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Will Your Memories Stand the Test of Time?

As the years go on, the times we share with friends and family live on in one of two ways – through the stories we tell from memory, and through physical records, be they books, photos, or film. Memory does, unfortunately, fade with age, often leaving physical media as the sole surviving account of many precious moments.

These physical records are not impervious to time, either. Family history is a vital asset to have, not only for future generations to enjoy, but to help ease older family members into their twilight years. Reminiscing on good times can bring solace and comfort to a mind that suffers from dementia or other illness.

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Hook Law Center is happy to introduce our second guest writer for our weekly newsletter, Cory Langley, whose mission is to ensure the preservation of such media for families in the Hampton Roads area through Tape to Disc, his Virginia Beach-based studio. Cory shares the experience that inspired him to take up this profession ten years ago:

“Regardless of the complexities of your estate, there’s one item that is equally important to every person involved: preserving and protecting your family memories. My dear mother had the legendary shoe box full of pictures. She would attempt to place them in albums, but after a few hours – they’d go back into the box. ‘Mom’, I said, ‘put them in envelopes sorted by decades and I’ll take it from there.’ When she saw the video slide show I created, she began to cry. Her neighbors watched it, and they cried, too. I thought to myself – there’s too much crying, I’ve got to get out of here!”

Bringing family tapes and film rolls to the digital format is a crucial – but it isn’t magic. “What goes in is what comes out,” he warns; “most images will appear a little sharper on the screen, however, VHS will not magically become 4K HD.” Obviously, the worse the condition of the media, the harder the task becomes. Preservation should be a priority – you can always redownload a digital file, but you cannot replace a roll of film. Time is of the essence – old film becomes increasingly difficult to preserve as it ages. Cory adds:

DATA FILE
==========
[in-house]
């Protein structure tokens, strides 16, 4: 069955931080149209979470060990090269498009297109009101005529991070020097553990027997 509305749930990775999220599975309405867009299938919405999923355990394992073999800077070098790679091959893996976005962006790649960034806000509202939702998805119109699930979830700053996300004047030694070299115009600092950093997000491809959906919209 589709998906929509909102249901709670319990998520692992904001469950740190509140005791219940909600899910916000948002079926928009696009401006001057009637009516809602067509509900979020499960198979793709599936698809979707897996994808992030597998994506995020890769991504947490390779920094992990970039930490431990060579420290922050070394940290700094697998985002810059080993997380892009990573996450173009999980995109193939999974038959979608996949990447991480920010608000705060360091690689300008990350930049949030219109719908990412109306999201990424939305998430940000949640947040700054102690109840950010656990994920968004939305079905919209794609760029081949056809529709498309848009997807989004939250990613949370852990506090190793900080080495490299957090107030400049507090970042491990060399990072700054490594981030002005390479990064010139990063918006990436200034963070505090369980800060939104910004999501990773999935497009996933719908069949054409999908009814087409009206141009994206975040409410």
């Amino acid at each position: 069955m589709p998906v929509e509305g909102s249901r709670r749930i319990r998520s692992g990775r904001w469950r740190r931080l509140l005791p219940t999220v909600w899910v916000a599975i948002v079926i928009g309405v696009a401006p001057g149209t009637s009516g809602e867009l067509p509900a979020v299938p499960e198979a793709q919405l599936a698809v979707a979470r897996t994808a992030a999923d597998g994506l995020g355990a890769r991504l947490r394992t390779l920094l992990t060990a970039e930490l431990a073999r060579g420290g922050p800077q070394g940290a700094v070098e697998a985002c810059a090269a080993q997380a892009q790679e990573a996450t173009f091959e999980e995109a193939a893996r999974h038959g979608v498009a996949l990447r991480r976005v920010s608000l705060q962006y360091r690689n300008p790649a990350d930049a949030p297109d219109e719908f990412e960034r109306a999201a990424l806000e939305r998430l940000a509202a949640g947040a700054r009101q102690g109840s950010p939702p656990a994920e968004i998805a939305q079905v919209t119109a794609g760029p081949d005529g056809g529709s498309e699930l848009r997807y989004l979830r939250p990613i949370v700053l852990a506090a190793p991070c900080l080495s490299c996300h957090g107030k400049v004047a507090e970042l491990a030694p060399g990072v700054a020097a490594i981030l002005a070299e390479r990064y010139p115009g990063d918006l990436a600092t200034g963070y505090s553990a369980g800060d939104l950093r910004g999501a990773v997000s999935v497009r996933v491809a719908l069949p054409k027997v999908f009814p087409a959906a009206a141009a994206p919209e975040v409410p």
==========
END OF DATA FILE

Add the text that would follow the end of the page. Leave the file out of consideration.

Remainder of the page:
“No more anxiety of losing irreplaceable keepsakes. The personal attachment we have to family memories is so powerful, that in a fire or flood, the first things folks reach for are the pictures. With your family history preserved digitally (with a few copies in separate locations), you have effectively eliminated that heartbreaking possibility.”

The entire process happens within the four walls of Cory’s Virginia Beach studio on the corner of 81st and Atlantic. Clients can drop off totes of old pictures, video, movies and more to be digitized and stored onto DVDs, hard drives, or flash drives – all with slide show capability.  There is no outsourcing involved at all.

While laying out your estate plan, it is easy to overlook the value of photos and films. Every family has the chest of old albums, but rarely is anything ever done with it. The history of your family is important; reliving that history with the elderly family members in your life may prove to be a therapeutic experience that can be shared with those they love. As Cory puts it:

“The greatest impact of my work is how my clients have expressed the joy of being able to see and share these memories. Videos and movies of Christmas, elementary school plays, vacations – all unseen for twenty, thirty, or even sixty years! It’s the closest one can get to going back in time. Parents can make copies as gifts for their kids – and vice versa. Don’t laugh at Dad polishing his 1960 Pontiac – it’s your family history, be thankful you have it.”


Cory’s studio, Tape to Disc, can be found at 8008 Atlantic Avenue, Virginia Beach, VA, 23451. The number for the studio is 757-422-6064.

Posted in Senior Law News